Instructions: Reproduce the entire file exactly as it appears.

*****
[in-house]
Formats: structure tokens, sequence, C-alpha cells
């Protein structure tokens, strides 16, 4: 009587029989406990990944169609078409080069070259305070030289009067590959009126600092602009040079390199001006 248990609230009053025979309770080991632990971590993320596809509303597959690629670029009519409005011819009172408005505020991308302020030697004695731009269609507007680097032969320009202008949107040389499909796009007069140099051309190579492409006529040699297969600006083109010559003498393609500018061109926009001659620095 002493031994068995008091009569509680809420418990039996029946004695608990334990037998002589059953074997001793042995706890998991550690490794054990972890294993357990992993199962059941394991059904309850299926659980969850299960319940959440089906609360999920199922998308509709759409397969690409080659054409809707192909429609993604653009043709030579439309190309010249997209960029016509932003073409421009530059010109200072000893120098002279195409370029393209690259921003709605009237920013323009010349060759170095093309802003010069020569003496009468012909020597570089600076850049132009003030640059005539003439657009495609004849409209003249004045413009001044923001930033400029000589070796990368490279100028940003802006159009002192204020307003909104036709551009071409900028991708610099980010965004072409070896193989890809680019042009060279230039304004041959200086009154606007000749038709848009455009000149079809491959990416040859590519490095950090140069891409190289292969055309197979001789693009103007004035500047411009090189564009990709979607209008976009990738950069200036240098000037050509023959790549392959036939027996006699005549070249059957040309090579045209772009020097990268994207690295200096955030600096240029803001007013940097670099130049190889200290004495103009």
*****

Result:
[in-house]
Formats: structure tokens, sequence, C-alpha cells
């Protein structure tokens, strides 16, 4: 009587029989406990990944169609078409080069070259305070030289009067590959009126600092602009040079390199001006 248990609230009053025979309770080991632990971590993320596809509303597959690629670029009519409005011819009172408005505020991308302020030697004695731009269609507007680097032969320009202008949107040389499909796009007069140099051309190579492409006529040699297969600006083109010559003498393609500018061109926009001659620095 002493031994068995008091009569509680809420418990039996029946004695608990334990037998002589059953074997001793042995706890998991550690490794054990972890294993357990992993199962059941394991059904309850299926659980969850299960319940959440089906609360999920199922998308509709759409397969690409080659054409809707192909429609993604653009043709030579439309190309010249997209960029016509932003073409421009530059010109200072000893120098002279195409370029393209690259921003709605009237920013323009010349060759170095093309802003010069020569003496009468012909020597570089600076850049132009003030640059005539003439657009495609004849409209003249004045413009001044923001930033400029000589070796990368490279100028940003802006159009002192204020307003909104036709551009071409900028991708610099980010965004072409070896193989890809680019042009060279230039304004041959200086009154606007000749038709848009455009000149079809491959990416040859590519490095950090140069891409190289292969055309197979001789693009103007004035500047411009090189564009990709979607209008976009990738950069200036240098000037050509023959790549392959036939027996006699005549070249059957040309090579045209772009020097990268994207690295200096955030600096240029803001007013940097670099130049190889200290004495103009």